Discover Nature: Take the Sting Out of Summer
Discover nature this week and take the sting out of summer.
The perception that stinging insects are instinctively aggressive at any time and place is wrong, and blinds us to the role they play in nature's balance. Many stinging insect species are essential for the pollination of fruits, vegetables and flowers. Others are important predators of pest insects that eat both wild and cultivated plants.
However, a sting from a bee, wasp, or hornet is never a pleasant experience. Though Missouri has hundreds of species of wasps and bees it helps to realize only a few of them can deliver painful stings and many wasps and bees are too small to hurt a person. According to the Missouri Department of Conservation, a good rule of thumb is the larger the bee or wasp, the more painful the sting. Also, solitary bees or wasps are not as much of a threat as those that nest in large groups.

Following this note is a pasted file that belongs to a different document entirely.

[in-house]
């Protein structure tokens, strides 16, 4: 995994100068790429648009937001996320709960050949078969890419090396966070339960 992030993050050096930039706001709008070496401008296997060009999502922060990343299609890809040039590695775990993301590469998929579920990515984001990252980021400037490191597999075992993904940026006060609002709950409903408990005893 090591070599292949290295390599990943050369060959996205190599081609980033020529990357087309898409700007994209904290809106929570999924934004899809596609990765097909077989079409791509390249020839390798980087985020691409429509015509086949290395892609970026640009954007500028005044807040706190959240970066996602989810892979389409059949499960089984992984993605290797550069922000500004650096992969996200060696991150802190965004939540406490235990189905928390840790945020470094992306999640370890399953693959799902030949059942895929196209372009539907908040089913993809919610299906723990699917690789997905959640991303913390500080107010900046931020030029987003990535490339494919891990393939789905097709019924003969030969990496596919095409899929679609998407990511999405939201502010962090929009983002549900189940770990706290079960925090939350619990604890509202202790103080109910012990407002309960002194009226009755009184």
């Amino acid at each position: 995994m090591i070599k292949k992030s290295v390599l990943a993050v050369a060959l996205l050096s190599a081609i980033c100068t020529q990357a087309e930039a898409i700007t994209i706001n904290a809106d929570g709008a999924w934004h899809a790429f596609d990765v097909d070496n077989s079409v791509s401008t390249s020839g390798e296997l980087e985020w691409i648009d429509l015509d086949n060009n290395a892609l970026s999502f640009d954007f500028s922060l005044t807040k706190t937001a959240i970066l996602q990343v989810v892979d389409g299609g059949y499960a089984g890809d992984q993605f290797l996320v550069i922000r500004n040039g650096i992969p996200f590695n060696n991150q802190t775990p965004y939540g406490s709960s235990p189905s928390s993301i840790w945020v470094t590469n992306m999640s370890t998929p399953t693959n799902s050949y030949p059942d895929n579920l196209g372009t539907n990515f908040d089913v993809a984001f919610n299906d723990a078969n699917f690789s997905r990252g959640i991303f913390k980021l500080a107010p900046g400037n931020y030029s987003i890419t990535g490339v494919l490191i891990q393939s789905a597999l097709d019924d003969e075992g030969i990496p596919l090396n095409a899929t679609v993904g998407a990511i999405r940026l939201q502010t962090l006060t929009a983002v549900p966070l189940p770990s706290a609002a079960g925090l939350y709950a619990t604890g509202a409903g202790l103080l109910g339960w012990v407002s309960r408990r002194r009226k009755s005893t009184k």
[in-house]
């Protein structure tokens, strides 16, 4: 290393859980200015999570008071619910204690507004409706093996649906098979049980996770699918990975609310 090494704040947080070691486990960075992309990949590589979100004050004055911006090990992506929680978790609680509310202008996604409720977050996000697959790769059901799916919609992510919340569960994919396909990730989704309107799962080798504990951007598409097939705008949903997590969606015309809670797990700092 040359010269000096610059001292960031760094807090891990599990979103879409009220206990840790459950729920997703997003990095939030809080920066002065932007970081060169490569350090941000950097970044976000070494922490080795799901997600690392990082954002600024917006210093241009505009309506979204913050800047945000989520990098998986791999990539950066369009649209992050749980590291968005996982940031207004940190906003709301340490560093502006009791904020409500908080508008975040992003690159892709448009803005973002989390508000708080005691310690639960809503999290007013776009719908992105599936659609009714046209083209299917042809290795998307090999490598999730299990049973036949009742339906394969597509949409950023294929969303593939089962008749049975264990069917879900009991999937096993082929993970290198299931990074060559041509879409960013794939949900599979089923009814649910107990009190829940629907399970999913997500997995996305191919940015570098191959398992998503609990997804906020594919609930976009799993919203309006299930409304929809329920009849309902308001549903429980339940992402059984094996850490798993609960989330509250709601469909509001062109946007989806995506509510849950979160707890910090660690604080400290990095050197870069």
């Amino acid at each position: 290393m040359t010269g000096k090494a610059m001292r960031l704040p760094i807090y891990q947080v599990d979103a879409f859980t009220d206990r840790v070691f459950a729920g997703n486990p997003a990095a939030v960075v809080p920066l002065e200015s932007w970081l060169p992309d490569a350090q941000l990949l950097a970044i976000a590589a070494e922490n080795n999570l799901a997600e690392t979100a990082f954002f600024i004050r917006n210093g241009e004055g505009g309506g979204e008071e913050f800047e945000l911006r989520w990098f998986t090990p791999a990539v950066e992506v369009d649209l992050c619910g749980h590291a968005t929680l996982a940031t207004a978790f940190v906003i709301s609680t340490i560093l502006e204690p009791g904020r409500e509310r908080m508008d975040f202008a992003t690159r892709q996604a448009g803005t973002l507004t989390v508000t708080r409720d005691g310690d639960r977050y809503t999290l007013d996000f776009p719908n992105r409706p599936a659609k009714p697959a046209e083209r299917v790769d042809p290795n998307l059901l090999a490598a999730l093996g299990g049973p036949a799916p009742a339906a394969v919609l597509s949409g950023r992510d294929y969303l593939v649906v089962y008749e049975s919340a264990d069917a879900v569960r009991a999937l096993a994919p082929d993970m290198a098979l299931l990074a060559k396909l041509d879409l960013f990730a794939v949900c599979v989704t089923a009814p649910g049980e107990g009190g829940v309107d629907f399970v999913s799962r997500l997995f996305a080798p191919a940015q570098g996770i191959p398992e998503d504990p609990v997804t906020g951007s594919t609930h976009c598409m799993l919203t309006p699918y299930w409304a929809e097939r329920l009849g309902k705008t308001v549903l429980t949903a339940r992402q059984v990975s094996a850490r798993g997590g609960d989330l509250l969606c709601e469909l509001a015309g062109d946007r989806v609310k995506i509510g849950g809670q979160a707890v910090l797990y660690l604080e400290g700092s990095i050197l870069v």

Bees typically sting only in self defense. The honey bee’s stinger is barbed and remains in the skin, which is why a bee dies after a sting.
Yellow jackets are probably the most aggressive wasp in Missouri, and can sting repeatedly, according to the Conservation Department. The bald-faced hornet is actually a wasp.
Taking a few precautions and using common sense when outdoors can reduce the risk of being stung. Be watchful for nests. Always wear shoes when outdoors and wear light colored clothing. Avoid wearing perfumes or scented hair sprays or lotions when outdoors. If a bee or wasp is near you, move slowly away from it; if one lands on you gently brush or coax it off. Never swat at a wasp or bee and certainly do not allow children to throw rocks at paper wasp or hornet nests.